nothing wrong with coke bottles, you can fibre wrap them as well if you want something more durable.


Actually, a fibre wrapped Coke bottle will probably end up being more expensive than an equivalent size PVC tank.
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Unread postAuthor: psycix » Mon Mar 02, 2009 1:18 pm

Actually, a fibre wrapped Coke bottle will probably end up being more expensive than an equivalent size PVC tank.

Agree on that one.
You could also fibre wrap PVC for even MOAR strength. (Or just go metal :))
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Unread postAuthor: mark.f » Thu Mar 05, 2009 12:12 pm

Well, I finally built a prototype (the actual cannon it's going on is almost done as well).

I think what you guys don't realize is that, yeah, a PVC chamber is just as cheap, but sometimes it's fun to try new things and experiment. I made a combustion out of a JIF peanut butter jar and it wound up costing me more than a comparable sized PVC spudgun, but I was fine with that because, well, it was a freaking peanut butter jar and a piece of a 2 liter bottle....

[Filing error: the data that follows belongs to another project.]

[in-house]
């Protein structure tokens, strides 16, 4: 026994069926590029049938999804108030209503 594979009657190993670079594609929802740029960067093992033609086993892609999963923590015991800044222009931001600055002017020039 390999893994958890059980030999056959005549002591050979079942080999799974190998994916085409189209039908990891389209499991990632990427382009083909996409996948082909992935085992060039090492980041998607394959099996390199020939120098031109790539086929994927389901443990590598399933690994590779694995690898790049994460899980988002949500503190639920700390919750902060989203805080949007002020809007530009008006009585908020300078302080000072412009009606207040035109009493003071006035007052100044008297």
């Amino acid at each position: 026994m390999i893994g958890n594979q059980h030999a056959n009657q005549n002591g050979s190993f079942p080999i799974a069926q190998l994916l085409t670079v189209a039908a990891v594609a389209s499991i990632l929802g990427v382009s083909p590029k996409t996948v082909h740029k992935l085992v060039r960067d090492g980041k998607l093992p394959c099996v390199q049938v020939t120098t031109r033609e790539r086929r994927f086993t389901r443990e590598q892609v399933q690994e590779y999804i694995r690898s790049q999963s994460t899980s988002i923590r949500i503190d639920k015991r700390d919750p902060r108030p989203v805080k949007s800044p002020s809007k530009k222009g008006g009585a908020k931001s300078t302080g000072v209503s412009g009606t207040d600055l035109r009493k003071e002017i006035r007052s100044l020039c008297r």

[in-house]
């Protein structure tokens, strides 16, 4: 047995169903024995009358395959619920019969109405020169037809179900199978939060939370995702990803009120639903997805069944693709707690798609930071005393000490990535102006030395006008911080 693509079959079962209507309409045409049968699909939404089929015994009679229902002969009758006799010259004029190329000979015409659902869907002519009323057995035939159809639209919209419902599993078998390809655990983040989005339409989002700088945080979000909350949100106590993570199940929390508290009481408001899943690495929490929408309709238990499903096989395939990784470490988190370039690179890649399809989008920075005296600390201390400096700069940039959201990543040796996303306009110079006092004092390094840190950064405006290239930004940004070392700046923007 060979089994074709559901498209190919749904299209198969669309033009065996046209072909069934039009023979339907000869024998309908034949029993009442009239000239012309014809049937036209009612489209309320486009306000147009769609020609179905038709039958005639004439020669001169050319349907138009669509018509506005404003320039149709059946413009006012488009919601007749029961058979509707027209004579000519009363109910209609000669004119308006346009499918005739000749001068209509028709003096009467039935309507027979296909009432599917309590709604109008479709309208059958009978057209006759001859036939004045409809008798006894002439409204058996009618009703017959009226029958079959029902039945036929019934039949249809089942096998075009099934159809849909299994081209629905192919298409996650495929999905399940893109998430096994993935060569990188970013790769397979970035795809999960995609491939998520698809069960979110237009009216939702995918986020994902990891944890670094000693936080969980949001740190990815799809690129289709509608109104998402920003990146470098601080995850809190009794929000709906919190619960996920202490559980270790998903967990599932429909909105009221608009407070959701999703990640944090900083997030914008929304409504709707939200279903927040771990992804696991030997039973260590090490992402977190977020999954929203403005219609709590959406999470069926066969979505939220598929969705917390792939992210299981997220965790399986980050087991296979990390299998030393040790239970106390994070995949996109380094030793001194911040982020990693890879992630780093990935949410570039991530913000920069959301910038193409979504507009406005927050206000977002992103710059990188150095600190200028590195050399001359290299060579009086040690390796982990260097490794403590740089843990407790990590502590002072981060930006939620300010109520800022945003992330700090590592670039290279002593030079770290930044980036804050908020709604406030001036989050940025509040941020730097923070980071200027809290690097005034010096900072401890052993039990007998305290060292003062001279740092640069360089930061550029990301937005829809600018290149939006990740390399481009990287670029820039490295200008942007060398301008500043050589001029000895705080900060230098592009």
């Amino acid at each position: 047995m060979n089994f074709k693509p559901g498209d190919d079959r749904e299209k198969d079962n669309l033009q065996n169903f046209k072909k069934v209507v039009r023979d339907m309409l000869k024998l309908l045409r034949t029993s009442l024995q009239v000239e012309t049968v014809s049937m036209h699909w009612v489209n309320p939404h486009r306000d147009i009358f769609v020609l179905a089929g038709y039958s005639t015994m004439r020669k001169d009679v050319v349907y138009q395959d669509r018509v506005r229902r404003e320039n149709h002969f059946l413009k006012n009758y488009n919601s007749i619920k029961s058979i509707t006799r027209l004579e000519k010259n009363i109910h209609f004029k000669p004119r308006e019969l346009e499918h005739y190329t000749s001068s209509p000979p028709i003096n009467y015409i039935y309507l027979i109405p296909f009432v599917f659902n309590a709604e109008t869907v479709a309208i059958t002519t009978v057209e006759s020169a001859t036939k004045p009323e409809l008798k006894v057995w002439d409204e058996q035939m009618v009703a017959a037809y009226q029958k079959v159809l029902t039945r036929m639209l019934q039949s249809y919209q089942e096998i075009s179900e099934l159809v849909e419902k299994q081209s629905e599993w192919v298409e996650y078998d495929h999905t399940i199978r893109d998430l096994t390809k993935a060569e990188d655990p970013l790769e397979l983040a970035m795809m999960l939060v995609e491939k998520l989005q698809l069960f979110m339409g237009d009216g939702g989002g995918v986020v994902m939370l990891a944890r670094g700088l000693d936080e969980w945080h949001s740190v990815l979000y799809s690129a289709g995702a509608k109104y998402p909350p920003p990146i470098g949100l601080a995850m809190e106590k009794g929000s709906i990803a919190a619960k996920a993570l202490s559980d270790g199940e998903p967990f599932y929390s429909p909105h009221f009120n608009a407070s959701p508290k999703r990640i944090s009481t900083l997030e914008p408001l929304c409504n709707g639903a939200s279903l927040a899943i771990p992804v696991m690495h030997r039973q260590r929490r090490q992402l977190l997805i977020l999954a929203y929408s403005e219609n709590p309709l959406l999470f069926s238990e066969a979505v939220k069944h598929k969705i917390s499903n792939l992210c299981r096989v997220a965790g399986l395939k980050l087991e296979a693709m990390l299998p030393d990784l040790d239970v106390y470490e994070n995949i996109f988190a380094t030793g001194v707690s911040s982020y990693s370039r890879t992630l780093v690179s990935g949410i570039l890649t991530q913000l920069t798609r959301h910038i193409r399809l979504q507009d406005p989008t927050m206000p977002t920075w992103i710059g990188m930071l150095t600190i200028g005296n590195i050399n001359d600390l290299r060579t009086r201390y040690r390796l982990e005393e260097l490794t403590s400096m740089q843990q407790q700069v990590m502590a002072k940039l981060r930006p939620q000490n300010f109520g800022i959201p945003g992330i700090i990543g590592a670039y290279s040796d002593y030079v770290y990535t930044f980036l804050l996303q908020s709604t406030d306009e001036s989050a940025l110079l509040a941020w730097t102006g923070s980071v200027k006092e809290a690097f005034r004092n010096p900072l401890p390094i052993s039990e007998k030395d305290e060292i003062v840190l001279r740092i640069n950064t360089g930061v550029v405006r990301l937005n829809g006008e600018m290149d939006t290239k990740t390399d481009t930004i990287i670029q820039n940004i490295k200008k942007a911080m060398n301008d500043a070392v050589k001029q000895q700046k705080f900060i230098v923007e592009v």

Anyways, enough blabbing, on to pictures.
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Attachments
details.jpg
I painted the PVC black because I goofed up masking off the fitting when gluing, so I wound up with primer stains where the ribs on the fitting were.
full.jpg
Pretty sexy, eh?
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Unread postAuthor: psycix » Fri Mar 06, 2009 2:39 pm

Its peanut butter spudding time! :D

That budweiser bottle sleeve looks funnny on it.